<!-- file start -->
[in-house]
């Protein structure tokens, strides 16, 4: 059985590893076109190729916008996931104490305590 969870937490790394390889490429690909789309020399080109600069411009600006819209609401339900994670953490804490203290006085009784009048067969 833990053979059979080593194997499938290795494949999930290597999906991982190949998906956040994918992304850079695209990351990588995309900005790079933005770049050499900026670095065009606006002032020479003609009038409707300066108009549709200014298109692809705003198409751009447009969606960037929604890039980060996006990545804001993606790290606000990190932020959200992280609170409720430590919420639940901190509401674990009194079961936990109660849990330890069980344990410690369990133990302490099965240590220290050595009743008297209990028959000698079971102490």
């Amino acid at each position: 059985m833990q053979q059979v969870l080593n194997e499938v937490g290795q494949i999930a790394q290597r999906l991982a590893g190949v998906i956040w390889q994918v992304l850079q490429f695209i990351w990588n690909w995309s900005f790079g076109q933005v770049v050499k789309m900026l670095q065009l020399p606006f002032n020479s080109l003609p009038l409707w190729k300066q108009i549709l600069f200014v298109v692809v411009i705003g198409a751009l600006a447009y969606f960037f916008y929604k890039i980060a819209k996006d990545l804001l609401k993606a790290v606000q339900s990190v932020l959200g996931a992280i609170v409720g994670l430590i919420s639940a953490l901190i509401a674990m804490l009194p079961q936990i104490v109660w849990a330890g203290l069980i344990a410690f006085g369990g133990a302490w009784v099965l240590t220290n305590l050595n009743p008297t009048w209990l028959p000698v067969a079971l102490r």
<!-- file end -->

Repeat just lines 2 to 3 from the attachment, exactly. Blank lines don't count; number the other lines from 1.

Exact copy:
């Protein structure tokens, strides 16, 4: 059985590893076109190729916008996931104490305590 969870937490790394390889490429690909789309020399080109600069411009600006819209609401339900994670953490804490203290006085009784009048067969 833990053979059979080593194997499938290795494949999930290597999906991982190949998906956040994918992304850079695209990351990588995309900005790079933005770049050499900026670095065009606006002032020479003609009038409707300066108009549709200014298109692809705003198409751009447009969606960037929604890039980060996006990545804001993606790290606000990190932020959200992280609170409720430590919420639940901190509401674990009194079961936990109660849990330890069980344990410690369990133990302490099965240590220290050595009743008297209990028959000698079971102490």
């Amino acid at each position: 059985m833990q053979q059979v969870l080593n194997e499938v937490g290795q494949i999930a790394q290597r999906l991982a590893g190949v998906i956040w390889q994918v992304l850079q490429f695209i990351w990588n690909w995309s900005f790079g076109q933005v770049v050499k789309m900026l670095q065009l020399p606006f002032n020479s080109l003609p009038l409707w190729k300066q108009i549709l600069f200014v298109v692809v411009i705003g198409a751009l600006a447009y969606f960037f916008y929604k890039i980060a819209k996006d990545l804001l609401k993606a790290v606000q339900s990190v932020l959200g996931a992280i609170v409720g994670l430590i919420s639940a953490l901190i509401a674990m804490l009194p079961q936990i104490v109660w849990a330890g203290l069980i344990a410690f006085g369990g133990a302490w009784v099965l240590t220290n305590l050595n009743p008297t009048w209990l028959p000698v067969a079971l102490r």